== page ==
There’s a striking short exchange in Compton Mackenzie’s Gallipoli Memories (1929):

Some time after this General Paris visited Army Corps Headquarters, and to him General Hunter- Weston spoke enthusiastically of some successful action on a portion of the front.

“Many casualties?” asked General Paris in a voice that could not hide the bitterness he felt over the losses of his own splendid division. And as I think of General Hunter-Weston’s reply I fancy I see a falcon strike angrily at some grizzled trusty old dog.

“Casualties?” he cried, eyes flashing, aquiline nose quivering. “What do I care for casualties?”

The other rose from his chair.

“I must be getting back,” he growled.

“You’ll stay to tea?”

“No, thanks.”

And as that burly florid man went slowly out, who might not have felt that there was between him and General Hunter-Weston as wide a chasm in nature as if he were a dog indeed and the other a falcon? And as that burly florid man went slowly out, who might not have felt that there was between him and General Hunter-Weston as wide a chasm in nature as if he were a dog indeed and the other a falcon?

Mackenzie wants us to be shocked by Hunter-Weston’s attitude, I think, but goes on to explain his point of view:

Now, it would be easy to deduce from this brief exchange of words that General Hunter-Weston was a mere butcher, and there is no doubt that, because he never did hesitate to talk in this ruthless strain, he did achieve such a reputation on the peninsula. Actually no man I have met brimmed over more richly with human sympathy. He was a logician of war, and as a logician he believed and was always ready to contend in open debate that, provided the objective was gained, casualties were of no importance.

General Paris is from the Royal Naval Division, (the men from the Navy who were supplementing the Army) and the exchange may reflect a clash between the cultures of the two services. For the soldier, heavy casualties can be a condition of success, and more men will be found to fill the ranks; on a ship there will be no immediate replacements for men lost.

The question comes down to: were the losses worth it?  Gallipoli was a defeat, so the answer seems to be ‘No’. But Mackenzie, fourteen years later, is still a true believer in the project.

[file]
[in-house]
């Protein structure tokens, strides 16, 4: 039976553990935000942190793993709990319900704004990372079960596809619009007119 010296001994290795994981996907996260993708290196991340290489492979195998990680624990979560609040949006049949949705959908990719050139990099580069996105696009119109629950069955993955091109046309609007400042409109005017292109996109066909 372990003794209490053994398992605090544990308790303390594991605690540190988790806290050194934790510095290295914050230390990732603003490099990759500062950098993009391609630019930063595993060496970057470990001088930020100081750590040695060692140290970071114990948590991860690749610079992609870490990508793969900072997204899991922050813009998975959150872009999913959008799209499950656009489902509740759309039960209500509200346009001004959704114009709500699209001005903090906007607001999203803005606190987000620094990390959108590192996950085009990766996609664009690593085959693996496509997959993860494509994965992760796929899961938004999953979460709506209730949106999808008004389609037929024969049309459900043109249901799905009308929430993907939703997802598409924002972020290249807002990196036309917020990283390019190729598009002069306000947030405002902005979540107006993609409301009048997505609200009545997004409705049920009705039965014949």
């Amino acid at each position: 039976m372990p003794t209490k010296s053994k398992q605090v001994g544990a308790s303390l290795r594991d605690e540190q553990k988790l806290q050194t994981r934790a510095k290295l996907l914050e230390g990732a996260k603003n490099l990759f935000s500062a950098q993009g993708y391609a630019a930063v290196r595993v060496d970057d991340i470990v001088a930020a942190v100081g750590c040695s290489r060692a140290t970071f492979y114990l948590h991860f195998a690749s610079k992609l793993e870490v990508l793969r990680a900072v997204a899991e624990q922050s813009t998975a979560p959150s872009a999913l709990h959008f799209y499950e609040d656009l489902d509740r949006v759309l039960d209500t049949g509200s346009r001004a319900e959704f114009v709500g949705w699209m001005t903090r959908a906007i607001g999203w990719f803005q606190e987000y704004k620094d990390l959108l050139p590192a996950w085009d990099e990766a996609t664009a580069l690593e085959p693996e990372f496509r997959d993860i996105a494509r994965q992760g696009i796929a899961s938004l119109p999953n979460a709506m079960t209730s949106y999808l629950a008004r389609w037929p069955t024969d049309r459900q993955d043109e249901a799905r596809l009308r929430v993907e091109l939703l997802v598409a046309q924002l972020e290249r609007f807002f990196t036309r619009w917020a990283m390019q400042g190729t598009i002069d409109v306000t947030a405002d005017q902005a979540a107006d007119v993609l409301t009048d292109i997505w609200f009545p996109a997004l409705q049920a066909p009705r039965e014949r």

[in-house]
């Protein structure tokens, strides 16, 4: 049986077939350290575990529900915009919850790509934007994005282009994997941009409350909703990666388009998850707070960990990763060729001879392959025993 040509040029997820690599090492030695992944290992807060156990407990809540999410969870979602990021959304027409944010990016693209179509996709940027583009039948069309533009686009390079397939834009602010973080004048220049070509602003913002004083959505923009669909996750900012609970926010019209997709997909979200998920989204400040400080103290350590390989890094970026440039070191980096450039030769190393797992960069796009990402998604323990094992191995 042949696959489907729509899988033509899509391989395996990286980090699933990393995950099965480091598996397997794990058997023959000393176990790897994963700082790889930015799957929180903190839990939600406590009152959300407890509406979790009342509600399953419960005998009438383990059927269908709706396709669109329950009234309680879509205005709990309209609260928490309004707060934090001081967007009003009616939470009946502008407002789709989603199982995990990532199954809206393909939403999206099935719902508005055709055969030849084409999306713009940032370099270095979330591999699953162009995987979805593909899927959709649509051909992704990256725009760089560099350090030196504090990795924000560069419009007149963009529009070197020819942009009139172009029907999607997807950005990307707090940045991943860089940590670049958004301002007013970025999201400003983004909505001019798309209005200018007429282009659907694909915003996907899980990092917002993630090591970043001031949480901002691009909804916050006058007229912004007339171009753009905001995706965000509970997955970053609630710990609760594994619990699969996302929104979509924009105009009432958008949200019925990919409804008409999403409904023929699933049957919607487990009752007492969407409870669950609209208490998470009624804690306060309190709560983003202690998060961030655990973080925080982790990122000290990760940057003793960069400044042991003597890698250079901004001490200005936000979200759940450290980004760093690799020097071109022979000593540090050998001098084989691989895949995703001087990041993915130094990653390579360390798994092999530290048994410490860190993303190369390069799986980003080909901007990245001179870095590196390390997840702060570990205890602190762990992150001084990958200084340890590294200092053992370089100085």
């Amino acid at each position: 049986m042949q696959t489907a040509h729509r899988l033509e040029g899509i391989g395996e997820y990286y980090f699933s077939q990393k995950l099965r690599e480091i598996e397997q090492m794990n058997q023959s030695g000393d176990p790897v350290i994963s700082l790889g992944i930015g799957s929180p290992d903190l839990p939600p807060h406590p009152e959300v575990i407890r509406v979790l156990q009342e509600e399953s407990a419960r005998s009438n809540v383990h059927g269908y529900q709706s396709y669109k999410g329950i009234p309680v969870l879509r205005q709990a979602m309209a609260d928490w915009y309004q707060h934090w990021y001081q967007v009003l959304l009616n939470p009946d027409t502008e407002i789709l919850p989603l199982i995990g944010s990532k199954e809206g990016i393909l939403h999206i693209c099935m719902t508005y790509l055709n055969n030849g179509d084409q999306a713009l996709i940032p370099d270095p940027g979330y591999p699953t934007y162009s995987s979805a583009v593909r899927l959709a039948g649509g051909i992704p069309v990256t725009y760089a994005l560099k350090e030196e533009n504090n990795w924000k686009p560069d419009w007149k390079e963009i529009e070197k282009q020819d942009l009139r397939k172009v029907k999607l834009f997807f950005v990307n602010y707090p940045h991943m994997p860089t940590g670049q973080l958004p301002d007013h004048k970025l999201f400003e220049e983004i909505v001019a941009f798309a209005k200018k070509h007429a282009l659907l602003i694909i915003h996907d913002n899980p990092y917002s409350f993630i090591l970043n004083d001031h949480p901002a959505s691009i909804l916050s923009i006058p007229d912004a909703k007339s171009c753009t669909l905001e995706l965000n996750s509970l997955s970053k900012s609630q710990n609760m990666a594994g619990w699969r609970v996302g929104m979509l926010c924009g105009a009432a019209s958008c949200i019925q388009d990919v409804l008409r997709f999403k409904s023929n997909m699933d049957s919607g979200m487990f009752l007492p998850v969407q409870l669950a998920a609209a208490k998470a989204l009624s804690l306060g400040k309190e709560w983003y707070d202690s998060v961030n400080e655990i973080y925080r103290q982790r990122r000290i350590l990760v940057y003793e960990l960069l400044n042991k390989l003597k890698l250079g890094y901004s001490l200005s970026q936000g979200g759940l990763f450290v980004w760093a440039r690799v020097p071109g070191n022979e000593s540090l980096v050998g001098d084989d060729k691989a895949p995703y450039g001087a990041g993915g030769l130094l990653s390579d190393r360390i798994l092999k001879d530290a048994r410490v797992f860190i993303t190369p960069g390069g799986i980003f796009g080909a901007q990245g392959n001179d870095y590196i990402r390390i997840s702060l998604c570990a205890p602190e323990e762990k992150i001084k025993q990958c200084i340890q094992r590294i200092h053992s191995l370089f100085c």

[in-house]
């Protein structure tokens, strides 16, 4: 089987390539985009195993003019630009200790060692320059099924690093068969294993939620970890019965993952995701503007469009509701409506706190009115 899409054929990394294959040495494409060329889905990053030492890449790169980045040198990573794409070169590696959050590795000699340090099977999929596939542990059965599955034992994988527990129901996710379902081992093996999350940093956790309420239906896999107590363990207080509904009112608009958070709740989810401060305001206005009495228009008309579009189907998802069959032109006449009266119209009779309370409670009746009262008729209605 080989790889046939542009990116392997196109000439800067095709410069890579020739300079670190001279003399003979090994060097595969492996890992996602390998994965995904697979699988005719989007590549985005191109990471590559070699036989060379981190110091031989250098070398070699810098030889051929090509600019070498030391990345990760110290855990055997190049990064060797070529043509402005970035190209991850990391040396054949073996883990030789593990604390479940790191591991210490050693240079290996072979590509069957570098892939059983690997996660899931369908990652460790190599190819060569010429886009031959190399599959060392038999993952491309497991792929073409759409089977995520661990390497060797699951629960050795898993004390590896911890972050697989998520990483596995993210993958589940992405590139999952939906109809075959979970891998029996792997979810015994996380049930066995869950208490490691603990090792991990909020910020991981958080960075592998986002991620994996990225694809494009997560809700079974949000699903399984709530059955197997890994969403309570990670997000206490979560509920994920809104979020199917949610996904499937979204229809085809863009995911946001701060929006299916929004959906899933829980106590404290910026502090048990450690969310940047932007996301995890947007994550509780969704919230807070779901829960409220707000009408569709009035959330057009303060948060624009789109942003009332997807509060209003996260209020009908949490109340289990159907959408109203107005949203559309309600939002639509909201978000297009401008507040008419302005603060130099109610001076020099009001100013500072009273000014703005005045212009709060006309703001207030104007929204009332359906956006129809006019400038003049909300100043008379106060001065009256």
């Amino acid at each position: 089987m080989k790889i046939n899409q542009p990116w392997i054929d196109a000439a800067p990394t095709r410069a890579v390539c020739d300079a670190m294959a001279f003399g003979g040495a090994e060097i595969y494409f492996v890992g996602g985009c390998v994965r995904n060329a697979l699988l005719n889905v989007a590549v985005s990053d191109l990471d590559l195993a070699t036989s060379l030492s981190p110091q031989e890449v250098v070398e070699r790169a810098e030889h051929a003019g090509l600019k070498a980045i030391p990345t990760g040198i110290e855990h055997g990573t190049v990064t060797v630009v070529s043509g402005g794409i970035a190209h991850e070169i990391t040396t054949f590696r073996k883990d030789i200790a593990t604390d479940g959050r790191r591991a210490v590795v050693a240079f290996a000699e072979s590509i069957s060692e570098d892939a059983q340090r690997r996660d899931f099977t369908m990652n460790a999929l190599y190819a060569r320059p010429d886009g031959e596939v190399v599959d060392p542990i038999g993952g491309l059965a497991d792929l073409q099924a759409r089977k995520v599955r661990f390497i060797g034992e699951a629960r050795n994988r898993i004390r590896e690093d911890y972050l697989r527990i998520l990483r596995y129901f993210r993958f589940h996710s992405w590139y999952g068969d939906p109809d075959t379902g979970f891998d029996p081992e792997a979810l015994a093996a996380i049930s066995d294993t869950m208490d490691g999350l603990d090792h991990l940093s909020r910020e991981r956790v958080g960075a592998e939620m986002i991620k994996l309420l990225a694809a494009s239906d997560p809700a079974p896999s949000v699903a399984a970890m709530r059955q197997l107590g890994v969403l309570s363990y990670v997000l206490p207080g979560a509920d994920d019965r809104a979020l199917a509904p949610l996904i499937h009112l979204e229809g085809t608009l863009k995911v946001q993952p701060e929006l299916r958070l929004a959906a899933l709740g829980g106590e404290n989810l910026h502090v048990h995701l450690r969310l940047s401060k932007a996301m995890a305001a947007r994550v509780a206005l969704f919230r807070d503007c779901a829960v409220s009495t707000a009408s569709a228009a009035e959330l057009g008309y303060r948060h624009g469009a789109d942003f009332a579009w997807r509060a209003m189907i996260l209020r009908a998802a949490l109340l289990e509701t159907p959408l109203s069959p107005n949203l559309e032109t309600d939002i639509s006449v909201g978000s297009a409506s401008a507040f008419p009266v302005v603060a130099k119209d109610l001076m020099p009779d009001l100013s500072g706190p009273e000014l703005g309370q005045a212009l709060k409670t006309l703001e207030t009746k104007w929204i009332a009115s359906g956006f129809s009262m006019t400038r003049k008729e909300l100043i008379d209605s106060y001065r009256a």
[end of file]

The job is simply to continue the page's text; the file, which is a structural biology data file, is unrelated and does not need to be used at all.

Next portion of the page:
There is no doubt that, with more guns or even with more ammunition for the guns we had, we should have swept up the peninsula, and there is equally no doubt that, if we had achieved such a sweeping advance, the war could have been and probably would have been over by the end of 1915.

So with more support from London (which means more men as well as more guns and ammunition) the objectives might have been attained. But that would have meant more casualties.
War is a gamble, and there are never any right answers.


  1. David Cooksey
    Posted May 6, 2017 at 8:02 pm | Permalink

    General Hunter-Weston is one of those British generals who has a mixed reputation. Those who looked at his career, including some contemporaries, think his level of competence was poor, others that his command of troops in Gallipoli showed some insight and adaption to the military problems of fighting against the defensive superiority of modern artillery and machine guns etc. The fact remains that he had a reputation amongst his contemporaries for disregard of casualty numbers as a criterion in assessing the success of a military action. Hunter-Weston commanded VIII Corps on the Somme and has to take responsibility for the fact that the corps had the highest level of casualties of any of those involved on the first day, while failing to take any of their objectives. Haig was critical of him and after a few weeks Hunter-Weston was moved and never again held command of a field unit. Perhaps the fact that he was also at the time an M.P. helped to protect him from being sacked. His upbringing in scotish nobility as future Laird of Hunterston probably gave him experience of hunting and thus explains his use of the expression “blooding the pups” when referring to putting a new inexperienced unit into action in Gallipoli. His nickname during the war was was “hunter-Bunter”. This gives us a picture of a patrician figure who could not empathise with the suffering of the mass of a unit under his command but was recorded by contemporaries as being considerate of the feelings of the family of a senior officer killed in action.
    It is hard to agree with Compton Mackenzies’ view that more guns and men would have led to success at Gallipoli. This seems to deny the tactical realities of fighting over such ground and smacks more of the “Churchillian” view of strategy as grand movements sweeping aside such practicalities.